She must be quite the "lady." I hope she is doing well; it speaks highly of you that she came to your office. It must be the compassionate 'animal lover' (human included) side of you that shines through... a rarity from my association with lawyers. ;-)
I do enjoy the personal side of "On the Record," only seen through your blog. Keep it up.
E-mail No. 6
I hope she wasn't hurt badly Greta. Sounds like she cracked her head pretty good. In things like that, I always try to check and see if anyone saw me, then check myself. Call it a tad of ego-itis, even at this age.
E-mail No. 7
How anyone could possibly send you this e-mail is unbelievable:
Since the Holloway case has been on your plate for a year now, isn't it wonderful we have another pretty blond white girl murdered!
This should boost your ratings, strangled with her own bikini top, with any luck this story could go on six months or better.
Crass doesn't even begin to describe it.
Keep up the good work. (I enjoyed the animals!)
E-mail No. 8
I just wanted to let you know how disappointed I was with your program last night. You were in Natalee Holloway's bedroom going through her personal items and looking at her duffel bags. I just don't get how this is newsworthy. Her disappearance is a great tragedy for the family, but I can't see why broadcasting when her stepbrother's birthday is has anything to do anything.
There are men and woman dying in Iraq every day, a failing president and a border problem that's only going to get worse and you find it important to find out how many scholarships she earned? How many missing children are there in this country? How about spending some time someone else who has suffered a terrible tragedy? I think it would be nice for you spend some time on topics that are appropriate and newsworthy. If you have new information on what the status is of the case, we would love to hear the developments. Until that time, stay out of people's personal space — especially the bedrooms of their missing children.
Durham , NC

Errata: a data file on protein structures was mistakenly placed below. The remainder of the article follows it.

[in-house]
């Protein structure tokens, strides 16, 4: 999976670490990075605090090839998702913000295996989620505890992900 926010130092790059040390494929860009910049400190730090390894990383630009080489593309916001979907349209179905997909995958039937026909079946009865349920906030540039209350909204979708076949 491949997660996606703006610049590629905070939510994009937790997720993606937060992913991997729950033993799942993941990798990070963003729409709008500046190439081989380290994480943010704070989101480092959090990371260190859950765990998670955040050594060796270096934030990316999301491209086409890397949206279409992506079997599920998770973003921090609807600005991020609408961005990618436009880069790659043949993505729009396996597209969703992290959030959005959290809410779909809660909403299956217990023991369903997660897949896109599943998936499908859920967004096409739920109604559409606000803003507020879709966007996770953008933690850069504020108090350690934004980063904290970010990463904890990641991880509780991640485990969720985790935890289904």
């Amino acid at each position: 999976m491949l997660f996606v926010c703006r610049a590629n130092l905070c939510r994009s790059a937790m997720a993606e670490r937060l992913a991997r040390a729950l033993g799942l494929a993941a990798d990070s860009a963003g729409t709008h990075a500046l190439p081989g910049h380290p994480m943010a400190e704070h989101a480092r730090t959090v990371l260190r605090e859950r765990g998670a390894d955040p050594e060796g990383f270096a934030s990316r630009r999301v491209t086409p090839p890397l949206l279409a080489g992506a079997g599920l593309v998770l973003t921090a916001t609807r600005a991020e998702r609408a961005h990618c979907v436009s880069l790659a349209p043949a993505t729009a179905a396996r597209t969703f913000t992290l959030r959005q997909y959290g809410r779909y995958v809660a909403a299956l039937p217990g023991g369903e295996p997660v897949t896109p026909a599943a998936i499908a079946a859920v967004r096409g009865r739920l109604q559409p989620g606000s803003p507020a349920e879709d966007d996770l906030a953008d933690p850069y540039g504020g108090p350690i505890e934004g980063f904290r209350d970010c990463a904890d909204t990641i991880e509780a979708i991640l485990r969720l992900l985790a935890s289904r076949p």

E-mail No. 9
I just read the blog today and as for Walt in TN and his comment: What a mean spirited man he must be! Why do some people continuously make comments such as these, using the "race" card? And I have watched your program many times and seen many stories of missing people and not just those that are white! I am 53 years old, but am still surprised, even today, at how mean and hateful and unsympathetic some people are and continue to be. I think what they need to be reminded of is, it's the public's interest in this case that keeps it in the news. And to Walt, try and wonder how you might feel if this were your daughter, your loved one. Or maybe that's just it, you don't know how to think of anyone but yourself.
Greta, keep up the good work, as always. And thanks for what you and the FOX team do.
E-mail No. 10
Good job with the ice... the scalp has so many blood vessels (hair needs them to grow, and to feed the multitude of nerves that are in the head to make muscles work), that a small cut can look like Freddy Kruger had been nearby — bigger ones look like a Manson job. If any blood gets on clothes or the carpet, hydrogen peroxide and a Q-Tip will get it out (used that on doctors' ties all the time when they'd been in to do something to a patient and didn't think to wear a gown — and it didn't leave any 'bleached out' areas. God forbid a nurse messes up a doc's tie!) Glad she ended up OK — bet she has a headache today — and if she lost consciousness probably ended up with a mild concussion — might be a bit out of sorts for a while (balance a little wacky, memory a little off, mild nausea). That's "normal." Better to bleed "outside" than inside the head.
Good she went to the hospital — any loss of consciousness can be tricky, either a "benign concussion" (I use the term benign lightly, since the brain gets scraped across the raggedy bones at the base of the skull, and can have microscopic damage that isn't visible on CT scans), or a bleed under the skull, that is either subdural (small ones absorb on their own- big ones need to be drained surgically — most folks do pretty well if it's done in a timely manner) or an epidural, which can kill, since they're faster bleeders — would have shown up by now, most likely, and force the brain down through the hole at the base of the skull, crushing respiratory centers that lie in the brain stem... nothing to mess with, obviously. If she's a guest who's around there, she needs to watch for changes in vision, vomiting without warning, weakness in any limbs, speech loss, etc, and hightail it back to the E.R. Most people blow things off, thinking they just need a nap, and don't wake up... best to have someone wake them up every hour for at least 24-36 hours, but with any sort of increased pressure (bad cold with cough, etc), it can get internal brain bleeding going again... usually out of the woods in 5-7 days. If the hospital released her, that's not a guarantee to not stay on top of this for a few days... hospitals only admit people who are actively in danger, not for observation (the vast majority of the time — unless they're celebrities or members of Congress: good insurance/payment potential).
J Johnson RN